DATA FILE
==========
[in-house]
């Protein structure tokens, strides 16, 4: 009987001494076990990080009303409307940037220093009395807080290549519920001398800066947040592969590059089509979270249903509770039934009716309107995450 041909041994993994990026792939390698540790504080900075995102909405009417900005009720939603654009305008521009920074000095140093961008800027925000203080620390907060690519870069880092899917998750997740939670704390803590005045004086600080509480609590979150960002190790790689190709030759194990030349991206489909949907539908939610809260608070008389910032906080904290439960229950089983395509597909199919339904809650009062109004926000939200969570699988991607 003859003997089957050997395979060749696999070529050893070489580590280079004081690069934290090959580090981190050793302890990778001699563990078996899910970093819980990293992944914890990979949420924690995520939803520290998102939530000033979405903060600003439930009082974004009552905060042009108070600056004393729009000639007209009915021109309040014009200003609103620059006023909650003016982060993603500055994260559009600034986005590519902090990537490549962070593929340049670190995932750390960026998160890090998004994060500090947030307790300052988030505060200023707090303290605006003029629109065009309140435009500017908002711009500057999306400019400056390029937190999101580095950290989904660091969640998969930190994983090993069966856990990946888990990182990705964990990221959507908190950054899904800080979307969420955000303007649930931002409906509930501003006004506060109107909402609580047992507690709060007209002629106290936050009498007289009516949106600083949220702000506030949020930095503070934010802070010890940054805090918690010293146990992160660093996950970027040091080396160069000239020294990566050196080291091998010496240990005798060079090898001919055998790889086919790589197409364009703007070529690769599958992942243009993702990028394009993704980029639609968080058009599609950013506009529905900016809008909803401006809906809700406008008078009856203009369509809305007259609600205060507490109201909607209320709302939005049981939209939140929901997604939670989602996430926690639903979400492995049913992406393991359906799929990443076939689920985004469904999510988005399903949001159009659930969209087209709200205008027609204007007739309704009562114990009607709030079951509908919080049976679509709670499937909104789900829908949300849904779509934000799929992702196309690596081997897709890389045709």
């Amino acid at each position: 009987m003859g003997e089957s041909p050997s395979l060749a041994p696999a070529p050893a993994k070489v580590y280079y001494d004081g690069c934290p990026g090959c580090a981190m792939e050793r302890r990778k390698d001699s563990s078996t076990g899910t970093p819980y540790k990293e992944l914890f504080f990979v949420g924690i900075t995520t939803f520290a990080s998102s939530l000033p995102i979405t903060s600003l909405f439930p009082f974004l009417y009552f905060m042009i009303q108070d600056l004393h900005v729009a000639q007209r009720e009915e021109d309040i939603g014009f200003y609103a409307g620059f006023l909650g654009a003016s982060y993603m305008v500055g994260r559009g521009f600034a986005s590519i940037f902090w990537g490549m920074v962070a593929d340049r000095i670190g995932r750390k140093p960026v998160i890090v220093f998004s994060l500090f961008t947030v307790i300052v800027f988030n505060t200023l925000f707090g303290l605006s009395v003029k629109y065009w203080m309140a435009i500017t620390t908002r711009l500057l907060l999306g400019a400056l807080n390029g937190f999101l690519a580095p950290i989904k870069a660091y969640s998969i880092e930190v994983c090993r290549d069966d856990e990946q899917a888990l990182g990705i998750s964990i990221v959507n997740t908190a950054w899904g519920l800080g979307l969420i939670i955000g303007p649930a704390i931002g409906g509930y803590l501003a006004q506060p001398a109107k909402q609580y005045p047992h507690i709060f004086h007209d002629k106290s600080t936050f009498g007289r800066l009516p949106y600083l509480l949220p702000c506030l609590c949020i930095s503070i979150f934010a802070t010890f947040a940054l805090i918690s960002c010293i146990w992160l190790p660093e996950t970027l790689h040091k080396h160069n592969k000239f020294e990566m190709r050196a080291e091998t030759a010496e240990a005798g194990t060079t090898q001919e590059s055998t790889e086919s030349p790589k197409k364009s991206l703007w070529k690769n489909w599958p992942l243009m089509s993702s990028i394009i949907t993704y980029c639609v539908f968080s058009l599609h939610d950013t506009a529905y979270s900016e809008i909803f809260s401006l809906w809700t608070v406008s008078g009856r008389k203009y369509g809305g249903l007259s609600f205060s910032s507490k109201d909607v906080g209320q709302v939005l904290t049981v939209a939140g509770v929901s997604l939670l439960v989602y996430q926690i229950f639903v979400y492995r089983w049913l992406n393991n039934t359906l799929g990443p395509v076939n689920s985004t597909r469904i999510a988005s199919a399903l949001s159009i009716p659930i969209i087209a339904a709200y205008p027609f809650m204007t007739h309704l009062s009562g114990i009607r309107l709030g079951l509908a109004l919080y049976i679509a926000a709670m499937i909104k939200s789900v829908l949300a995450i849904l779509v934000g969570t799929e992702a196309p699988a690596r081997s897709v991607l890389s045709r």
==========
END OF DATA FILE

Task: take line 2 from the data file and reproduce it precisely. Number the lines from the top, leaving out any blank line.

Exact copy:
């Protein structure tokens, strides 16, 4: 009987001494076990990080009303409307940037220093009395807080290549519920001398800066947040592969590059089509979270249903509770039934009716309107995450 041909041994993994990026792939390698540790504080900075995102909405009417900005009720939603654009305008521009920074000095140093961008800027925000203080620390907060690519870069880092899917998750997740939670704390803590005045004086600080509480609590979150960002190790790689190709030759194990030349991206489909949907539908939610809260608070008389910032906080904290439960229950089983395509597909199919339904809650009062109004926000939200969570699988991607 003859003997089957050997395979060749696999070529050893070489580590280079004081690069934290090959580090981190050793302890990778001699563990078996899910970093819980990293992944914890990979949420924690995520939803520290998102939530000033979405903060600003439930009082974004009552905060042009108070600056004393729009000639007209009915021109309040014009200003609103620059006023909650003016982060993603500055994260559009600034986005590519902090990537490549962070593929340049670190995932750390960026998160890090998004994060500090947030307790300052988030505060200023707090303290605006003029629109065009309140435009500017908002711009500057999306400019400056390029937190999101580095950290989904660091969640998969930190994983090993069966856990990946888990990182990705964990990221959507908190950054899904800080979307969420955000303007649930931002409906509930501003006004506060109107909402609580047992507690709060007209002629106290936050009498007289009516949106600083949220702000506030949020930095503070934010802070010890940054805090918690010293146990992160660093996950970027040091080396160069000239020294990566050196080291091998010496240990005798060079090898001919055998790889086919790589197409364009703007070529690769599958992942243009993702990028394009993704980029639609968080058009599609950013506009529905900016809008909803401006809906809700406008008078009856203009369509809305007259609600205060507490109201909607209320709302939005049981939209939140929901997604939670989602996430926690639903979400492995049913992406393991359906799929990443076939689920985004469904999510988005399903949001159009659930969209087209709200205008027609204007007739309704009562114990009607709030079951509908919080049976679509709670499937909104789900829908949300849904779509934000799929992702196309690596081997897709890389045709």